In July of 2008 we heard then candidate Barack Obama calling for a Civilian Security Force to supplement the military. Senator Obama said, “We cannot continue to rely on our military in order to achieve the national security objectives we’ve set. We’ve got to have a civilian national security force that’s just as powerful, just as strong, just as well-funded.”
The administration’s National Security Strategy, which was released at the end of May, says “Our diplomatic personnel and missions must be expanded at home and abroad to support the increasingly transnational nature of 21st century security challenges,” the National Security Strategy states, “and we must provide the appropriate authorities and mechanisms to implement and coordinate assistance programs and grow the civilian expeditionary capacity required to assist governments on a diverse array of issues.”
During his recent town hall meeting in Racine, Wisconsin, President Obama spoke about the civilian expeditionary force within his National Security Strategy.
“We just got to be smart about using all the elements of American power, not just one element of American power,” he said. “The problem is — is that we don’t have a civilian effort that has always matched up to the military effort. So the military goes in there, they clear out everything, they’re — they’re making everything secure, and now the question is, all right, can we get the civilians to come in to work with the local governments to improve the situation? And a lot of times that civilian side of it has been under-resourced.”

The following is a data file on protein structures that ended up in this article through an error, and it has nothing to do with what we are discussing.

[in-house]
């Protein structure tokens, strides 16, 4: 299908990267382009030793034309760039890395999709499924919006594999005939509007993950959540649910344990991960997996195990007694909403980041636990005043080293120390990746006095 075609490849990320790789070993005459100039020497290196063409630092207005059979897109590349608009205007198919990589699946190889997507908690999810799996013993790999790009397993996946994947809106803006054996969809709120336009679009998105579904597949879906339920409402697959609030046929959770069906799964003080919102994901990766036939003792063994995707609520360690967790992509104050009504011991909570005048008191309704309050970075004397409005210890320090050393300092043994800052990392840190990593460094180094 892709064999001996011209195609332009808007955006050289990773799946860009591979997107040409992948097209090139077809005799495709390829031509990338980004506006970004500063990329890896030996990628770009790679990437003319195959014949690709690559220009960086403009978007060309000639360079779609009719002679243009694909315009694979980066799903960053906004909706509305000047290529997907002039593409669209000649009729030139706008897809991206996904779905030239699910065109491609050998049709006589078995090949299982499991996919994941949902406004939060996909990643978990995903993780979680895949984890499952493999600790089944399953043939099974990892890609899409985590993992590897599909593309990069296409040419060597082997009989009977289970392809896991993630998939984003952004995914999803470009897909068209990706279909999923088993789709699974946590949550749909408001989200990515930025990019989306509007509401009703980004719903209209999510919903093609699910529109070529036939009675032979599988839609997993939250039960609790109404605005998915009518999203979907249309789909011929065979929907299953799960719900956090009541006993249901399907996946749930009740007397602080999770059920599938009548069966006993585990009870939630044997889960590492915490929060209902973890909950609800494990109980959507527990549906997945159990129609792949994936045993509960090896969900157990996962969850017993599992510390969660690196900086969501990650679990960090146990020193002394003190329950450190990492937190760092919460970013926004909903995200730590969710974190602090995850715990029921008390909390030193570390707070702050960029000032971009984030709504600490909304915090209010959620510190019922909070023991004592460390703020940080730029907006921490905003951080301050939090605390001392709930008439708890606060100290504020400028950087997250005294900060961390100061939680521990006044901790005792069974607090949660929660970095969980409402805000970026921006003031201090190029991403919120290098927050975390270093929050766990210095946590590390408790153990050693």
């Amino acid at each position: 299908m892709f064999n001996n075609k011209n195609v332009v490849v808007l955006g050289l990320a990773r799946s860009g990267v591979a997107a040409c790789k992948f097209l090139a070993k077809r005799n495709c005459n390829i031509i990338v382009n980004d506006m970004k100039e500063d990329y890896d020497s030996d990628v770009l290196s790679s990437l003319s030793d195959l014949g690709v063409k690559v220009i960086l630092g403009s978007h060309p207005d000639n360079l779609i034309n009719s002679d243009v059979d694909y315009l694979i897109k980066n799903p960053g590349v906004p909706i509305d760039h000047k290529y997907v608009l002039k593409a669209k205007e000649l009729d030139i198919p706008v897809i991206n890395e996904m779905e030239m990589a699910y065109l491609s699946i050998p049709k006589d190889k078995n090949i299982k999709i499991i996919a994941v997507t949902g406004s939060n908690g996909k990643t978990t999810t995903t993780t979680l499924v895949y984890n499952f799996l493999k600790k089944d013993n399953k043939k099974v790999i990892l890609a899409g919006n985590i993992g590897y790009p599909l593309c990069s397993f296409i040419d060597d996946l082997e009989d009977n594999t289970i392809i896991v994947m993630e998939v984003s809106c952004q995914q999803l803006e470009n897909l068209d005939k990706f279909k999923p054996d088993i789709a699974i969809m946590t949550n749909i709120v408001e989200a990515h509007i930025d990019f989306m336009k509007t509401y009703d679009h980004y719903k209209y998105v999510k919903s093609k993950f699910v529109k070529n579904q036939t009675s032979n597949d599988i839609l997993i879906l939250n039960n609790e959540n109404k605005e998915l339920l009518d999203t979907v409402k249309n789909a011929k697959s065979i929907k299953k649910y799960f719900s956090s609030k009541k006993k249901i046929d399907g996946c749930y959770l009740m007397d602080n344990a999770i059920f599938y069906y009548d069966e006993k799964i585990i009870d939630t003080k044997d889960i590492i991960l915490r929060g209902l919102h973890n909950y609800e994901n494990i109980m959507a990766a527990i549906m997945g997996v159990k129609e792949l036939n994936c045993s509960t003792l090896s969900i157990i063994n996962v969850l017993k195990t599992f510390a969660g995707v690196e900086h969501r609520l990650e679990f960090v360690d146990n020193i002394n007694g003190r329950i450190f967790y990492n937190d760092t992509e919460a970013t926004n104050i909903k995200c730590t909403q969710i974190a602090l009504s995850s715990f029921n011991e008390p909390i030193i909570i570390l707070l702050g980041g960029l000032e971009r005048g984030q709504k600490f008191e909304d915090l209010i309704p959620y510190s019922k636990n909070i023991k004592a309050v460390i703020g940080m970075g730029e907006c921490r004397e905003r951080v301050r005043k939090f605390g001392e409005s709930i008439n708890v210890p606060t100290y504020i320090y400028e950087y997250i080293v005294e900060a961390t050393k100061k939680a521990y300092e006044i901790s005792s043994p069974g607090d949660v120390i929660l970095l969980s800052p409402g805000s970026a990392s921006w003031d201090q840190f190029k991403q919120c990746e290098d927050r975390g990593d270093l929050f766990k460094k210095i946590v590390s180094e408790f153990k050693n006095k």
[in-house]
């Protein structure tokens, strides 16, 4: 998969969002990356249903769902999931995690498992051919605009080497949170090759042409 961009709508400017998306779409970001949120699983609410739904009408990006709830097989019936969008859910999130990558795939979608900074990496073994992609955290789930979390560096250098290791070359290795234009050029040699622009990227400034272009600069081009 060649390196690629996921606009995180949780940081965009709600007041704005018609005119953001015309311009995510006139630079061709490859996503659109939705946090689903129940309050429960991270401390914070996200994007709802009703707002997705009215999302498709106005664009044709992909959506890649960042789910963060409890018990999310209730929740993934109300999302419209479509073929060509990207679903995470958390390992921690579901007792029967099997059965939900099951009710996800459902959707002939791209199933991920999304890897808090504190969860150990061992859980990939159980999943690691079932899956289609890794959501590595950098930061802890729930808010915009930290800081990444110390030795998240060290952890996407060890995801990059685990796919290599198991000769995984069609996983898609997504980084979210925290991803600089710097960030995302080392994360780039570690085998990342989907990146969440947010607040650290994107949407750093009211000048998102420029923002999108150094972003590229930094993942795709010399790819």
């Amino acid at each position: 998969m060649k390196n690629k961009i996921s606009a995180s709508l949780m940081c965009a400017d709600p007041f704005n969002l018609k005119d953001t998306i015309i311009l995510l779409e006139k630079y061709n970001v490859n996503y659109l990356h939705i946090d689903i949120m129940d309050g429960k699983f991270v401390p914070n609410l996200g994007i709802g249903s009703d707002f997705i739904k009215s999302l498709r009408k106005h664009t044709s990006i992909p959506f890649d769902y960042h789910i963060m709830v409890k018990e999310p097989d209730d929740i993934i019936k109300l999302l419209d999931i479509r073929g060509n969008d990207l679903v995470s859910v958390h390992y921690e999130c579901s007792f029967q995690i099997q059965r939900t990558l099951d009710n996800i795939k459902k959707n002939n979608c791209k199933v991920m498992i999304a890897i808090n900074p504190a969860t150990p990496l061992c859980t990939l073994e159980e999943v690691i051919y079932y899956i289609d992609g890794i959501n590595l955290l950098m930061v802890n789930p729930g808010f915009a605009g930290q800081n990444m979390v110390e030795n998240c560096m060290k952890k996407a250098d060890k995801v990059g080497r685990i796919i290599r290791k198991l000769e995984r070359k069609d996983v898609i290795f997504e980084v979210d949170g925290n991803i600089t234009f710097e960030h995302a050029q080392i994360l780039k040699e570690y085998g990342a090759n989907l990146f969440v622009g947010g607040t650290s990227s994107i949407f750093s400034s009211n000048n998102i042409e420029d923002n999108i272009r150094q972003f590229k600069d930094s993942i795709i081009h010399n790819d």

On July 15, Rep Charlie Rangel introduced H.R. 5741, the Universal National Service Act stating on the floor of the House of Representatives, “I have introduced legislation to reinstate the draft and to make it permanent during time of war. It is H.R. 5741, and what this does is to make everyone between the ages of 18 and 42 – whether they’re men or women, whether they’re straight or gay – to have the opportunity to defend this great country whenever the president truly believes that our national security is threatened.”
Congressman Rangel has introduced similar bills in 2003, 2006 and 2007, but with the current administration calling for a Civilian Security Force in addition to the military, this bill could very well be one that passes during the lame duck session.
As Rangel stated, this bill will change the current federal laws for registration with Selective Service to include everyone between ages 18-42 whether they are men or women. Keeping in mind that you can only get financing for college through the U.S. government now and that you are required by law to be registered with the Selective Service bureau to be eligible for student loans, this law has an even broader effect.